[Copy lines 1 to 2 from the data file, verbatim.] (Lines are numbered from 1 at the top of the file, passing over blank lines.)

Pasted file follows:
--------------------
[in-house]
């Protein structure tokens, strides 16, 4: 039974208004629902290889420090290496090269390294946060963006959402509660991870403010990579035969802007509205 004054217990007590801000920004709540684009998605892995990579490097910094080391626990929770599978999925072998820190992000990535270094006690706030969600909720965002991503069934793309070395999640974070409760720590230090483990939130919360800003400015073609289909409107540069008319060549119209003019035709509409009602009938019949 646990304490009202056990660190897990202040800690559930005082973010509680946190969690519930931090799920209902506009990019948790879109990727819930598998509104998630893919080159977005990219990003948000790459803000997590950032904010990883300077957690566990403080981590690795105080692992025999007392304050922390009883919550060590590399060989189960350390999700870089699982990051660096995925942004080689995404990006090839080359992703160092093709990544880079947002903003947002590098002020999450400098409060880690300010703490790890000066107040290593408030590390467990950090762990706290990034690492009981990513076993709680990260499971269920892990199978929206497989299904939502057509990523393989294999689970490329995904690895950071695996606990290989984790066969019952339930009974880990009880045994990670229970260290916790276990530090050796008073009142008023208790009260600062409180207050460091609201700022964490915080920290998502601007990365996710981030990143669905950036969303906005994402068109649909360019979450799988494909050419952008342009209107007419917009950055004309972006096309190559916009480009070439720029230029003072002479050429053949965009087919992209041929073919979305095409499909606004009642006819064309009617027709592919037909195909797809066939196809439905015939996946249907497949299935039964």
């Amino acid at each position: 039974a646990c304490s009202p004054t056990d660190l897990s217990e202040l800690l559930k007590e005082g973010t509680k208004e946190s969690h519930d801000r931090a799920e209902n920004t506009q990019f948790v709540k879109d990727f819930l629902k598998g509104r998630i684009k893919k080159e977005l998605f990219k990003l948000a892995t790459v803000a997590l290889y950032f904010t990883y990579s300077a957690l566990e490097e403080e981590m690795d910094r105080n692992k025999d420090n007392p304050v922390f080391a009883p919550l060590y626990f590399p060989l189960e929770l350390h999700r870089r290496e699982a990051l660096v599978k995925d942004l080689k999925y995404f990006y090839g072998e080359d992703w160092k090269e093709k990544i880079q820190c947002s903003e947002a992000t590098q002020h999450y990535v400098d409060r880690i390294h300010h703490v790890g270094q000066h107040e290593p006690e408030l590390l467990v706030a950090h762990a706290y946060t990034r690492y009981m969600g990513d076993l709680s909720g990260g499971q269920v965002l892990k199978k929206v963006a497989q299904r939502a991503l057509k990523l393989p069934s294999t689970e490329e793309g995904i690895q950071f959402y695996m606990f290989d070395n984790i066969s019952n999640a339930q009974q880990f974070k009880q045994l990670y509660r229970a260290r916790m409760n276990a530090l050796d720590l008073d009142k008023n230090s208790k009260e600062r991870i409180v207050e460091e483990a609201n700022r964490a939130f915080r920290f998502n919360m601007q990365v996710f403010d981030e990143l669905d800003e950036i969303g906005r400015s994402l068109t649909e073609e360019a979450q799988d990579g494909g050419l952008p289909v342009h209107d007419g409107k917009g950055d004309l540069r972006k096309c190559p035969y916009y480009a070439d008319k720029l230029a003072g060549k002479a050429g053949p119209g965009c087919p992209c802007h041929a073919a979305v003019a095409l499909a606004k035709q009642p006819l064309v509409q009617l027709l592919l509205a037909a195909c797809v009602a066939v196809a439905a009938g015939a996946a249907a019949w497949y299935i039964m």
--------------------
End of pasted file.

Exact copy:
[in-house]
């Protein structure tokens, strides 16, 4: 039974208004629902290889420090290496090269390294946060963006959402509660991870403010990579035969802007509205 004054217990007590801000920004709540684009998605892995990579490097910094080391626990929770599978999925072998820190992000990535270094006690706030969600909720965002991503069934793309070395999640974070409760720590230090483990939130919360800003400015073609289909409107540069008319060549119209003019035709509409009602009938019949 646990304490009202056990660190897990202040800690559930005082973010509680946190969690519930931090799920209902506009990019948790879109990727819930598998509104998630893919080159977005990219990003948000790459803000997590950032904010990883300077957690566990403080981590690795105080692992025999007392304050922390009883919550060590590399060989189960350390999700870089699982990051660096995925942004080689995404990006090839080359992703160092093709990544880079947002903003947002590098002020999450400098409060880690300010703490790890000066107040290593408030590390467990950090762990706290990034690492009981990513076993709680990260499971269920892990199978929206497989299904939502057509990523393989294999689970490329995904690895950071695996606990290989984790066969019952339930009974880990009880045994990670229970260290916790276990530090050796008073009142008023208790009260600062409180207050460091609201700022964490915080920290998502601007990365996710981030990143669905950036969303906005994402068109649909360019979450799988494909050419952008342009209107007419917009950055004309972006096309190559916009480009070439720029230029003072002479050429053949965009087919992209041929073919979305095409499909606004009642006819064309009617027709592919037909195909797809066939196809439905015939996946249907497949299935039964």